In mid-July, the 2d Cavalry Division, now commanded by Brigadier General John B. Coulter, was inactivated to allow the 9th Armored Division to be organized from its manpower.  Only the white soldiers were assigned to the armored division, however, while the 4th Cavalry Brigade became a non-divisional unit.  Fort Riley soon became so crowded that the brigade’s headquarters and the 10th Cavalry were transferred to Camp Lockett, a small post near the Mexican border town of Campo, California, while the 9th Cavalry moved to Fort Clark, Texas.

Troopers of the 9th Cavalry stand at attention in their bivouac at Fort Riley, 28 May 1941. 

In February 1943, the Army reactivated the 2d Cavalry Division as a mounted all-black formation, commanded by Major General Harry H. Johnson.  It received horses from the 1st Cavalry Division, which had just been dismounted at Fort Bliss, and from the remount depot at Fort Robinson, Nebraska.  The 28th Cavalry regiment was activated at Camp Lockett to bring the 4th Cavalry Brigade back up to strength, and the 27th Cavalry Regiment was activated at Fort Clark to join the 9th Cavalry in forming the new 5th Cavalry Brigade.  The division’s headquarters, artillery, and other support elements also were activated at Fort Clark.

In February 1944, the new 2d Cavalry Division deployed to North Africa without its mounts, and a month later, the Army began to inactivate its units in Algeria.  The soldiers were reassigned to a variety of service units.  The 9th Cavalrymen transferred to provisional port companies, while the 10th Cavalrymen transferred to the 6486th Engineer Construction Battalion.  This brought the two black regiments’ histories to a close after almost eighty years of proud service.  The soldiers in the 27th and 28th Cavalry and other divisional elements met similar fates, and the division was officially inactivated in May.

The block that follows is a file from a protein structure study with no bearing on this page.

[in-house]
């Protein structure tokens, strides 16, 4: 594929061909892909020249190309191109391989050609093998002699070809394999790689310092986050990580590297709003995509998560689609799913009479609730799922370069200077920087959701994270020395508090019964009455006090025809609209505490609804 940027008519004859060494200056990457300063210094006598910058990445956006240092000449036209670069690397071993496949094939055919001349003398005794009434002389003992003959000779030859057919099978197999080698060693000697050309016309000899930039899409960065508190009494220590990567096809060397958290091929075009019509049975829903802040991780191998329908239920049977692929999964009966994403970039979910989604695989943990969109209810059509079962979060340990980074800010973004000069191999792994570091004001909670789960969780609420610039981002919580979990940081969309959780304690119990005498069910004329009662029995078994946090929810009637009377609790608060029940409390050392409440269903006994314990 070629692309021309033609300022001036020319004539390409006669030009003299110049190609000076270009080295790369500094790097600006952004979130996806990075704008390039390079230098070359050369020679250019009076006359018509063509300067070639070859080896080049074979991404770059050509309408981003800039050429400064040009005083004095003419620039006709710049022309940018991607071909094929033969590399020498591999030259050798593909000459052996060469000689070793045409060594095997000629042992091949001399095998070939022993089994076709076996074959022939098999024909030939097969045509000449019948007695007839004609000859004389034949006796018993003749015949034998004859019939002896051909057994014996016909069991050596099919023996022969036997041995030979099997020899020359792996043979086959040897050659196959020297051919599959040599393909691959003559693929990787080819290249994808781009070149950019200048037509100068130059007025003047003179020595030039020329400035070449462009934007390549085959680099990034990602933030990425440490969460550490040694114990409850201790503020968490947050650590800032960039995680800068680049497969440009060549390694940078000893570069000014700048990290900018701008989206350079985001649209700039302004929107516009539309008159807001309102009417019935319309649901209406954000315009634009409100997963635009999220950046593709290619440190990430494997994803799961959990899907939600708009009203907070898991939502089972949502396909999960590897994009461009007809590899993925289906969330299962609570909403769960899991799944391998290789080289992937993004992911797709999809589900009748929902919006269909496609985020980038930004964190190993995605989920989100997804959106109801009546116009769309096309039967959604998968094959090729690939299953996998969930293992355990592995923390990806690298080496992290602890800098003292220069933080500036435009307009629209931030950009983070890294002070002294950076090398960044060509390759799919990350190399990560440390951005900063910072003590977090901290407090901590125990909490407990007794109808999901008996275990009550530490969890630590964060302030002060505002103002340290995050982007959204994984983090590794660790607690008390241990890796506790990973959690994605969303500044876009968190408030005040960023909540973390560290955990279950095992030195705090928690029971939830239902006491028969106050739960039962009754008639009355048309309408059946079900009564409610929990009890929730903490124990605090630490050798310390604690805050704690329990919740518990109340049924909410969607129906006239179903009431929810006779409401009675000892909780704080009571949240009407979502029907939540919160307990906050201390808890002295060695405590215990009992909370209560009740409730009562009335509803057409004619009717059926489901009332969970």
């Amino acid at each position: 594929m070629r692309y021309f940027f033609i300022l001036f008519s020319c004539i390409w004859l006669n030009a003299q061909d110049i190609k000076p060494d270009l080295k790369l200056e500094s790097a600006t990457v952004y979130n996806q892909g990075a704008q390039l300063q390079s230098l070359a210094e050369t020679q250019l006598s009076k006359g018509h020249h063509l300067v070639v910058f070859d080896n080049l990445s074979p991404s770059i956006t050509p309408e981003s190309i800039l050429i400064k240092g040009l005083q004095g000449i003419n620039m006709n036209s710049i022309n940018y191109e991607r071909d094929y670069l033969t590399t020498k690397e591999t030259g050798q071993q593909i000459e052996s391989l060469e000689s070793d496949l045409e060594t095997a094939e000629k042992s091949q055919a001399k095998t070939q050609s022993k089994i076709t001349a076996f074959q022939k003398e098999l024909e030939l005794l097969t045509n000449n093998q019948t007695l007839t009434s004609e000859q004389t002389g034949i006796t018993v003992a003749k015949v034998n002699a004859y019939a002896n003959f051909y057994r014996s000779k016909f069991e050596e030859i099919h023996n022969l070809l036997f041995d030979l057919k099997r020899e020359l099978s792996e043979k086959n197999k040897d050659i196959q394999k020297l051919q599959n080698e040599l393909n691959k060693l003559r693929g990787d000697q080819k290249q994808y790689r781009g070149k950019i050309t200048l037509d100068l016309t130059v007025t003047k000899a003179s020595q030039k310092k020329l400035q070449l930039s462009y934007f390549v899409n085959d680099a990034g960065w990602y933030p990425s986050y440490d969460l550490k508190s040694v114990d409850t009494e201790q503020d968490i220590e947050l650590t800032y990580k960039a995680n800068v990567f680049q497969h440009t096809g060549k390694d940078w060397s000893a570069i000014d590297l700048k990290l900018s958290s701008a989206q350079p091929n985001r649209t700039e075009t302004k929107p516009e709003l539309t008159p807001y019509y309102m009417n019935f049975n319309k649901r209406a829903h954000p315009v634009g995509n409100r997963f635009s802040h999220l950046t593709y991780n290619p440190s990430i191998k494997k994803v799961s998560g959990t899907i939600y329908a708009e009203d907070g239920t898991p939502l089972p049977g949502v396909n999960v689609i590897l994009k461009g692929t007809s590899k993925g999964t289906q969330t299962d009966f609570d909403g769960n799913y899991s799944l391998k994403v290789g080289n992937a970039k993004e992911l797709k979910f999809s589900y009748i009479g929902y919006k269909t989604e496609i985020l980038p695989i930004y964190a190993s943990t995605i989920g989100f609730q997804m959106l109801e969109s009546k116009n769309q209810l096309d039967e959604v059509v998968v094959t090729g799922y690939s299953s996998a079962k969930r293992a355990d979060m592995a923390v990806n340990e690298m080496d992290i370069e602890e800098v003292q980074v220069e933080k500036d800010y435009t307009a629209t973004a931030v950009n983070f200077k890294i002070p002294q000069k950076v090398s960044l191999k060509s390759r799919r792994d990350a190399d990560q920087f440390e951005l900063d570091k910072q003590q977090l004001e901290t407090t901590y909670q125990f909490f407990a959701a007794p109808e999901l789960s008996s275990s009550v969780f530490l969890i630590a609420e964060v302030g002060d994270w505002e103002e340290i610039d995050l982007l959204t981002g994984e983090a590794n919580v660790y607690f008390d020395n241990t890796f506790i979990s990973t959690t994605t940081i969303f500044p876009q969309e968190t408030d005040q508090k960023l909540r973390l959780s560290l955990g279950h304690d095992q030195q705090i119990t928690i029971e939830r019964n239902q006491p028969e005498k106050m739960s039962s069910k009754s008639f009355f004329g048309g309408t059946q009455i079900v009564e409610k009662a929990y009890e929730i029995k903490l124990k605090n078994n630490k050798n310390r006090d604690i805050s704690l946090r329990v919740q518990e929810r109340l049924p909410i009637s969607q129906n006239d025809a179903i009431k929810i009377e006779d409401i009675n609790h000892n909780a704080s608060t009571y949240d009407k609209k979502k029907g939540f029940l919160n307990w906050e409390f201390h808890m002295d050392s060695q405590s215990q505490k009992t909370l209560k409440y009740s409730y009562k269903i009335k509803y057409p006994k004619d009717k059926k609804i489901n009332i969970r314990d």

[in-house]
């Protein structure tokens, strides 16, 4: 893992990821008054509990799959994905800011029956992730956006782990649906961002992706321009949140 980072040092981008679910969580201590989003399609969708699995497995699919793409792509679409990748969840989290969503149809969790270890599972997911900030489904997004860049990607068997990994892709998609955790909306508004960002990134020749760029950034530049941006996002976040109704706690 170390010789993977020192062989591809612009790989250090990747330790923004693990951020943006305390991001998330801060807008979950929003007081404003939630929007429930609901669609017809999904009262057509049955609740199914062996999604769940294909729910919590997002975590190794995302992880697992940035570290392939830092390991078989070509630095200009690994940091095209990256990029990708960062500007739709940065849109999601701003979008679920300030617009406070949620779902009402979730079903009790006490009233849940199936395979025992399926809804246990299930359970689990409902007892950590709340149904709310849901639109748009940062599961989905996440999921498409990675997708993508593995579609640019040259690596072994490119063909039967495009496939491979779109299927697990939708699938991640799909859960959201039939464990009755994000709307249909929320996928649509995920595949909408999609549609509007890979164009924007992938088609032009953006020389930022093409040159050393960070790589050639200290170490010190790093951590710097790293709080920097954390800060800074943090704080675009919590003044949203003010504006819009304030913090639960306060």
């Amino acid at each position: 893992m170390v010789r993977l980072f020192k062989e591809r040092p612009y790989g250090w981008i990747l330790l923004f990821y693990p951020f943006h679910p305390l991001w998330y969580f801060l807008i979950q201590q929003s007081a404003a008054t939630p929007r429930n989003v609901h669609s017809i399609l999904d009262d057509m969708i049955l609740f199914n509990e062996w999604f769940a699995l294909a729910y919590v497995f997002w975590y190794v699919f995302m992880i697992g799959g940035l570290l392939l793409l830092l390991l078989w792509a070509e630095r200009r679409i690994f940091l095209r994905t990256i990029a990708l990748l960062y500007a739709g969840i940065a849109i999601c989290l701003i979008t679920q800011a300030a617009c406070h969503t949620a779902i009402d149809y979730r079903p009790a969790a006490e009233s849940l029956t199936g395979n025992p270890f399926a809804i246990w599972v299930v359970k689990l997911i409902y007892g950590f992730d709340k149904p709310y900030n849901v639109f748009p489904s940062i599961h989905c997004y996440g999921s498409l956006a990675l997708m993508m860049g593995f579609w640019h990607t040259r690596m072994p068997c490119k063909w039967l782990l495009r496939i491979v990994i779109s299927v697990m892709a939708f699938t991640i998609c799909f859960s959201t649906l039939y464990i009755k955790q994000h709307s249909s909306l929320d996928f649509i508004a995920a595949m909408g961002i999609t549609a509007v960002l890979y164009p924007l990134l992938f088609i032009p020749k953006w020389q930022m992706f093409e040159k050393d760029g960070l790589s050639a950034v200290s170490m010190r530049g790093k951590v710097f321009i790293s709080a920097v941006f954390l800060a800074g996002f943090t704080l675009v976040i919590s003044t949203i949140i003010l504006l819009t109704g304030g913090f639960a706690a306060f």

In 1950, armor officially replaced cavalry as the Army’s mounted arm, but a few years later, units representing both the 9th and the 10th Cavalry reappeared in the active force structure.  They performed aerial reconnaissance and air cavalry functions in Vietnam, and armor battalions continuing the lineage and honors of both regiments still serve in active divisions today.

Fort Riley’s 2d Cavalry Division was unique in its combination of black and white brigades.  The formation trained hard, developed esprit, and performed well in the Louisiana Maneuvers before being inactivated in 1942.  The division that was re-organized in the Southwest in 1943 was also unique—its units were never brought together at one post.  This hampered development of divisional morale and efficiency and was a good indicator that the War Department had no serious purpose in store for the mounted formation.  In spite of its unique history, except in the hearts of its proud veterans, the 2d Cavalry Division is largely forgotten today.    

About the author:

Lieutenant Colonel Roger D. Cunningham, USA-Ret., resides in Fairfax County, Virginia and writes military history articles that have appeared in On Point, Army History, Kansas History, Southwestern Historical Quarterly, and The Virginia Magazine of History and Biography. His article, “Shaking the Iron Fist: The Mexican Punitive Expedition of 1919” (Army History, Winter 2002) was the winner of a 2002 AHF Distinguished Writing Award.